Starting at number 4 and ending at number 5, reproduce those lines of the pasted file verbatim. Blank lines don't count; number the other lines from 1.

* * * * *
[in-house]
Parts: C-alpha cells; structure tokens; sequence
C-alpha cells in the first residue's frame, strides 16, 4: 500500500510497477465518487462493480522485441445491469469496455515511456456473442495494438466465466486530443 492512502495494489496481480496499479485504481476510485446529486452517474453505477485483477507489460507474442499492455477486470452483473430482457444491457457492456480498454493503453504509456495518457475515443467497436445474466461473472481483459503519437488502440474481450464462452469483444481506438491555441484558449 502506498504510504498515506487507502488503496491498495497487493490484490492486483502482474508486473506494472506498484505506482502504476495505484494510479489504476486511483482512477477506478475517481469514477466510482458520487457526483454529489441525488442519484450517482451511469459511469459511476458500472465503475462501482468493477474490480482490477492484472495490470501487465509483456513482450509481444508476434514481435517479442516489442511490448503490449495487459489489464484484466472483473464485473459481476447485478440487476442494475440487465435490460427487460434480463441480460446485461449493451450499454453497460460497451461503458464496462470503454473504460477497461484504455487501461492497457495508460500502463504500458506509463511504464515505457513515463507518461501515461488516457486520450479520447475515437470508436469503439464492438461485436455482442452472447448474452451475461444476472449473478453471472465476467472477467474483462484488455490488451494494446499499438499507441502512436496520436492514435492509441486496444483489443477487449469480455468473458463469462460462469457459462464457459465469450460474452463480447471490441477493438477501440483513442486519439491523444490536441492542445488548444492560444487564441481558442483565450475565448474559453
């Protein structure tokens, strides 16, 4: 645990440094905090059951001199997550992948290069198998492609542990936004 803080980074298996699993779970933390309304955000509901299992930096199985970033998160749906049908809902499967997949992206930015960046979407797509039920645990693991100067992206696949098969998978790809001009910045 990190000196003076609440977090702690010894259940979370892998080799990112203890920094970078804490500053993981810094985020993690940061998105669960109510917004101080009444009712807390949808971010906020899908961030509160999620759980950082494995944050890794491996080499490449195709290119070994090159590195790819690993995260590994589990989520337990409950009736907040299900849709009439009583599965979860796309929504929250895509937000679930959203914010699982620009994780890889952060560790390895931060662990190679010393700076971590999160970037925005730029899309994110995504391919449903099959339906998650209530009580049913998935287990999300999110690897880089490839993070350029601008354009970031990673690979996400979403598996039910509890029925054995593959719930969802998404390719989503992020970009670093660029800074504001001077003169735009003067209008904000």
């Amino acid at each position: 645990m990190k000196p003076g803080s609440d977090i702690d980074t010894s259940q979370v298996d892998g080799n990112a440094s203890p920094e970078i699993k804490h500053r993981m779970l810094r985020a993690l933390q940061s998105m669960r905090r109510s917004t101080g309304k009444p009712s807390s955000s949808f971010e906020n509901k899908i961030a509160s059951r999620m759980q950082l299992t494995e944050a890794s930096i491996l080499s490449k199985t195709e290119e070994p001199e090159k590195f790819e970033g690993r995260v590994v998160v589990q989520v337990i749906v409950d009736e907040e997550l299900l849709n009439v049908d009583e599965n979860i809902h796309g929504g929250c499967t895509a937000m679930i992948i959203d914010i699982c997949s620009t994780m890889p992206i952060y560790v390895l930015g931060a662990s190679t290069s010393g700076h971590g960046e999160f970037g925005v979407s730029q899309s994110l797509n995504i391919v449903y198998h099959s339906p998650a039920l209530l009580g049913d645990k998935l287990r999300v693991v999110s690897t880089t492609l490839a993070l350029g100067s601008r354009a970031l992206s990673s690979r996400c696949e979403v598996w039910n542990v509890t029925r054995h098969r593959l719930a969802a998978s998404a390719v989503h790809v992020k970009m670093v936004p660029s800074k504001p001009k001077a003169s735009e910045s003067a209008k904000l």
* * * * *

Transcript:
């Protein structure tokens, strides 16, 4: 645990440094905090059951001199997550992948290069198998492609542990936004 803080980074298996699993779970933390309304955000509901299992930096199985970033998160749906049908809902499967997949992206930015960046979407797509039920645990693991100067992206696949098969998978790809001009910045 990190000196003076609440977090702690010894259940979370892998080799990112203890920094970078804490500053993981810094985020993690940061998105669960109510917004101080009444009712807390949808971010906020899908961030509160999620759980950082494995944050890794491996080499490449195709290119070994090159590195790819690993995260590994589990989520337990409950009736907040299900849709009439009583599965979860796309929504929250895509937000679930959203914010699982620009994780890889952060560790390895931060662990190679010393700076971590999160970037925005730029899309994110995504391919449903099959339906998650209530009580049913998935287990999300999110690897880089490839993070350029601008354009970031990673690979996400979403598996039910509890029925054995593959719930969802998404390719989503992020970009670093660029800074504001001077003169735009003067209008904000």
């Amino acid at each position: 645990m990190k000196p003076g803080s609440d977090i702690d980074t010894s259940q979370v298996d892998g080799n990112a440094s203890p920094e970078i699993k804490h500053r993981m779970l810094r985020a993690l933390q940061s998105m669960r905090r109510s917004t101080g309304k009444p009712s807390s955000s949808f971010e906020n509901k899908i961030a509160s059951r999620m759980q950082l299992t494995e944050a890794s930096i491996l080499s490449k199985t195709e290119e070994p001199e090159k590195f790819e970033g690993r995260v590994v998160v589990q989520v337990i749906v409950d009736e907040e997550l299900l849709n009439v049908d009583e599965n979860i809902h796309g929504g929250c499967t895509a937000m679930i992948i959203d914010i699982c997949s620009t994780m890889p992206i952060y560790v390895l930015g931060a662990s190679t290069s010393g700076h971590g960046e999160f970037g925005v979407s730029q899309s994110l797509n995504i391919v449903y198998h099959s339906p998650a039920l209530l009580g049913d645990k998935l287990r999300v693991v999110s690897t880089t492609l490839a993070l350029g100067s601008r354009a970031l992206s990673s690979r996400c696949e979403v598996w039910n542990v509890t029925r054995h098969r593959l719930a969802a998978s998404a390719v989503h790809v992020k970009m670093v936004p660029s800074k504001p001009k001077a003169s735009e910045s003067a209008k904000l």